We also performed a MRI, which is the procedure of choice to study extracardiac shunts (3) and could help to evaluate the structural and functional characteristic of the right ventricle, reducing subjective bias associated with echocardiography (4).
Genetic analysis informed the presence of four genetic variants (Table1): DSG2 variant I85N (g42507C>G or Ile85Asn) has not been previously described either in patients or in healthy controls thus, taking in account the thousands of samples analysed so far, it was considered a mutation. At functional level, this variant affects a residue slightly conserved (I85) producing an amino acid change from a nonpolar (isoleucine, I) to another uncharged polar aminoacid (asparagine, N). This may produce important physicochemical changes in the mass, the hydrophobicity and polarity (Grantham distance: 149 [0-215]). We performed an in silico analysis to predict the effect of amino acid substitution at residue 85 (I to N) using two softwares: Polyphen (= Polymorphism phenotyping) and Sorting Intolerant From Tolerant (SIFT). Polyphen predicted that the change may affect the function of the protein and SIFT was not conclusive. This data, however, was insufficient to ascertain the pathogeniciy of I85N.
DSP variant A2294G (g42507C>G or Ala2294Gly) has been identified in three families (Dr van der Zwaag, personal communication).
Only one has been partially published and appeared in a database of mutations and benign variants related to dysplasia / arrhythmogenic right ventricular cardiomyopathy (ARVC). In this family, the variant was the only one found in the proband diagnosed with ARVC (5 genes related to this phenotype were analyzed), but showed no cosegregation with the disease as the proband’s mother, who also presented this phenotype, did not present this variant. In the second family, the proband (currently 72 years old) carried a second confirmed pathogenic mutation in desmoplakin (DSP). In the last family, this variant was identified in the father of a male patient who died suddenly at the age of 25, although the latter patient did not carry the variant. Both, however, were carriers of a confirmed pathogenic mutation in another gene. Finally, Polyphen software predicted that this variant may not affect the protein function. With this data, we considered A2294G as a probably non pathogenic variant.
The other genetic variants found in the plakophilin (PKP2) gene, L366P and the intronic IVS12+(13-14)insC were polymorphism frequently identified in healthy controls.
Genetic variants identified in the proband. The variants are name by aminoacid code and below by nucleotide code. See text for description.
Next, we performed the familial study, for which the I85N and A2294G variants were tested on the affected proband’s father but he did not carry any of them (as in consequence neither did the affected grandfather, figure 2). The proband’s mother could not be genotyped but despite she could be an obligate carrier of at least one variant, she was clinically unaffected. Hence, we could not demonstrate cosegregation of these variant with disease.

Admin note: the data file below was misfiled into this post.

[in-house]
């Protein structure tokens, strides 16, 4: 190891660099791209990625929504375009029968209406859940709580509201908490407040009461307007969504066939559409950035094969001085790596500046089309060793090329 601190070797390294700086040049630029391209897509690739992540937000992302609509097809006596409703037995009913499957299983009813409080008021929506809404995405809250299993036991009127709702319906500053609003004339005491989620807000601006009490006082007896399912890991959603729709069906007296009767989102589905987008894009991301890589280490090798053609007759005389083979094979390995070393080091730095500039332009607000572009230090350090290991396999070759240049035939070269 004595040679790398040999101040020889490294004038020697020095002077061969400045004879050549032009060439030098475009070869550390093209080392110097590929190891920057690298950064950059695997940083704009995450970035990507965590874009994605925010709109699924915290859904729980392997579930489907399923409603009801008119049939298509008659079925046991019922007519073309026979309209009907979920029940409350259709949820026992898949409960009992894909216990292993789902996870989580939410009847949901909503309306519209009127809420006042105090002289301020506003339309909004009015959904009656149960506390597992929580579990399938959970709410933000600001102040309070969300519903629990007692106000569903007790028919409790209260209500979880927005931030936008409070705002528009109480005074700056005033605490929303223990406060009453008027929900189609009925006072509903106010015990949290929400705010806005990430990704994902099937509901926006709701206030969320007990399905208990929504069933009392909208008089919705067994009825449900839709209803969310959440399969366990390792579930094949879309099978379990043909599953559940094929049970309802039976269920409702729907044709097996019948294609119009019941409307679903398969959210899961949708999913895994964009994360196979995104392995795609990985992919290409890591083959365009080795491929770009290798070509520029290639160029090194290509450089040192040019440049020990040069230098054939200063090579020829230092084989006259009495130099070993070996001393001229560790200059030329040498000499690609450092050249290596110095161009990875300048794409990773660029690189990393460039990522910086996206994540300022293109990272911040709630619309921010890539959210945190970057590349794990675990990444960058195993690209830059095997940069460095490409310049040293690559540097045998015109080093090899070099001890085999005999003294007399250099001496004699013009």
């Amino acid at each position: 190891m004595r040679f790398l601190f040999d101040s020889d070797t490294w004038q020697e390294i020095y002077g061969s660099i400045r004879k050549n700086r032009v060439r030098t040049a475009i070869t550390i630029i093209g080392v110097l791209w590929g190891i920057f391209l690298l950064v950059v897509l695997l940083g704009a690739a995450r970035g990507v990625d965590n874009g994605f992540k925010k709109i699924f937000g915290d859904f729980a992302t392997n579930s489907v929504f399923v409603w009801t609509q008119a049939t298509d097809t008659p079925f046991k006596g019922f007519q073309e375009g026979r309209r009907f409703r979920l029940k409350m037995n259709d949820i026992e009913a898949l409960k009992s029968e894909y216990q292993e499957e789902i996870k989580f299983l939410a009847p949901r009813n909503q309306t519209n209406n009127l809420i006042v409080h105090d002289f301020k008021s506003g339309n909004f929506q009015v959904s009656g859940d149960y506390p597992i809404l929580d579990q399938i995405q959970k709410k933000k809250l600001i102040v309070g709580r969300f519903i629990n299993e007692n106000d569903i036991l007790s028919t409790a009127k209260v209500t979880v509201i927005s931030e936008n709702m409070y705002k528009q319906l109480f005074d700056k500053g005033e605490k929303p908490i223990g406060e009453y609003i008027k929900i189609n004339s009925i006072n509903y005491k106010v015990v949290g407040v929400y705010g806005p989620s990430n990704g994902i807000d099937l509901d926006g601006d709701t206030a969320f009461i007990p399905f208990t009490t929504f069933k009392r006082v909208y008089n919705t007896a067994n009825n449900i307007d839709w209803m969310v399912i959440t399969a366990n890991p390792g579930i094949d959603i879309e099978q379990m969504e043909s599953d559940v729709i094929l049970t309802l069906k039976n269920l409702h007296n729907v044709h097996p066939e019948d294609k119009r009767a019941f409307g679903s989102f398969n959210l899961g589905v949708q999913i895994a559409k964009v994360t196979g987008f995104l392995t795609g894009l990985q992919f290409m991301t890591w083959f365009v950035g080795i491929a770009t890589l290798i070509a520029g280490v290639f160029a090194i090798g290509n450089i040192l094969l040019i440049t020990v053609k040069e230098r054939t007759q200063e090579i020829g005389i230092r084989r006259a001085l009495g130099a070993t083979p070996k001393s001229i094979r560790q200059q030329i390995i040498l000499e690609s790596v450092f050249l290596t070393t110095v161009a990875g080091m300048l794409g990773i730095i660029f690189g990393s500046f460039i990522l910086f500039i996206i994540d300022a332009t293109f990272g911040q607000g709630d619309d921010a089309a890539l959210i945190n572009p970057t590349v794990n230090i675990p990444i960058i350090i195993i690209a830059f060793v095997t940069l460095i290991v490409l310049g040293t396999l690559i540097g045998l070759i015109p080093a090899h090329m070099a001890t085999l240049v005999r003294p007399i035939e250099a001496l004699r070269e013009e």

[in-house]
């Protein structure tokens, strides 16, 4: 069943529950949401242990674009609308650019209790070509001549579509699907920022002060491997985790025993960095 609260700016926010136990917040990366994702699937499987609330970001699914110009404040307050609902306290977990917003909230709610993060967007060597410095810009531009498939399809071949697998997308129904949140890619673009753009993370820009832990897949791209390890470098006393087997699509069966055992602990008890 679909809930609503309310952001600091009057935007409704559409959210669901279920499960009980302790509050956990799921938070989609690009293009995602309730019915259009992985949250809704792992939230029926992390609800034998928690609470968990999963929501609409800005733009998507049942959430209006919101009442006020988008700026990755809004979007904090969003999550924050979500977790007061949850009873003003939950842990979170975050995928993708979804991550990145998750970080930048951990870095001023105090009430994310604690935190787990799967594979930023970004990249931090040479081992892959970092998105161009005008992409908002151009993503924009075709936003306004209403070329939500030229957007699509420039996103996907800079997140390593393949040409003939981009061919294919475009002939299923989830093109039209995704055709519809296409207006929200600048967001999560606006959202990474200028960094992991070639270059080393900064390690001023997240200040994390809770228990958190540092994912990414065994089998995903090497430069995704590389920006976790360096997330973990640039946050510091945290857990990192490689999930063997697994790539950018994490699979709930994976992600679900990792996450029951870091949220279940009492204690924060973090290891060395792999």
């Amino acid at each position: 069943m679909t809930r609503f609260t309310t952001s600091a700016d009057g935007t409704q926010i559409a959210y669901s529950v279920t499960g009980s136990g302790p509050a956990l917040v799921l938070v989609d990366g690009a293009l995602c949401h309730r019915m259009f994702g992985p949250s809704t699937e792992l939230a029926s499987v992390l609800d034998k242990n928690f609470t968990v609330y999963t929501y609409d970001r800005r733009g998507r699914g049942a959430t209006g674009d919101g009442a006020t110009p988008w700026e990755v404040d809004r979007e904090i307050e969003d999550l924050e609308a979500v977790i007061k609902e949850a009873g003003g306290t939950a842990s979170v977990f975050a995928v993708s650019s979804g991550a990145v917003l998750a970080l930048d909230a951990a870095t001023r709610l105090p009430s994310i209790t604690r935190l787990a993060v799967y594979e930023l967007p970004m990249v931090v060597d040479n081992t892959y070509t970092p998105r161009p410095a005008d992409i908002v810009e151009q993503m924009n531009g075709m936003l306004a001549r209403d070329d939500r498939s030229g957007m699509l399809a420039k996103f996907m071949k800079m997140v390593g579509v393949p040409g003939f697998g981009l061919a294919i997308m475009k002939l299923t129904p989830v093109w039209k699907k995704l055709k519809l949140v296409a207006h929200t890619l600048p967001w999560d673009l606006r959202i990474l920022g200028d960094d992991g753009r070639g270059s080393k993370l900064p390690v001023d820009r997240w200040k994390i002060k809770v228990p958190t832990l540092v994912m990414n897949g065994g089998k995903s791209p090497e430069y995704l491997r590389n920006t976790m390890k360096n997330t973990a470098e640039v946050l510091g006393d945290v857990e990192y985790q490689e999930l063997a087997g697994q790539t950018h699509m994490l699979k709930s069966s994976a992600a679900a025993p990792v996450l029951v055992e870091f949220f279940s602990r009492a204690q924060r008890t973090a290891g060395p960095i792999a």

Familiar pedigree. Genetic study was available only for patients II.1 and III.1 (proband). Filled symbols means clinical affected individuals. Genetic test result is drawn below each symbol. +/- means heterozygous for the mutation and -/- means wild type.
The cardiac MRI (Fig. 1a and 1b) confirmed the presence of a dilatation of both right chambers with a mild depressed right ventricular function (ventricular end diastolic diameter: 60mm, end diastolic volume: 356ml; right atrium diameter 64 mm and ejection fraction of 47%). It also showed the dilatation and functional impairment of the left ventricle (end diastolic diameter: 60mm, end diastolic volume: 243ml and ejection fraction decreased by 40%). No regional structural or functional right ventricle abnormalities were observed. However, the most relevant finding was the demonstration (by Angio MRI, 3D shaded surface display) of a partial anomalous pulmonary venous return (PAPVR), producing a shunt from the right superior pulmonary lobe to the superior vena cava (white arrow, Fig. 1c). This explained the right high cardiac output of 8 l/m calculated by MRI.
In conclusion, we consider that the right chambers dilatation would be explained by the presence of an extracardiac shunt (PAPVR). We cannot exclude that the genetic variants identified in the DSG2 and DSP genes could contribute to the biventricular moderate dysfunction, but they could also be non-pathogenic. In any case, the familial antecedents of DCM would not be explained by the presence of these genetic variants. ARVC diagnosis was not supported by clinical criteria and we cannot confirm that the identified genetic variants are associated with the development of disease. The left ventricular compromise in the proband and in his father may have two different etiologies (in the case of the proband’s father DCM could be secondary to hypertension and valvular disease), but it may also be possible that they have a familial DCM caused by other still unknown genetic cause. In the latter case the substantial differences in phenotypic manifestations would be due to the presence of PAPVR in the proband. We consider that this case is still open and we are evaluating other genes that have been associated with the development of familial DCM. For example, mutations in sarcomeric genes have already been associated with the development of congenital abnormalities, such as atrial septal defects.
Acknowledgements: We gratefully acknowledge the excellent technical assistance of Dr Rafaela Soler Fernandez, Dr. Esther Rodriguez and Dr. Cristina Mendez from the radiology service, Complejo Hospitalario, Universitario de A Coruña. Spain.
European Society of Cardiology
European Heart HouseLes Templiers2035 Route des CollesCS 80179 BIOT
06903Sophia Antipolis, FR
Our mission: To reduce the burden of cardiovascular disease
© 2017 European Society of Cardiology. All rights reserved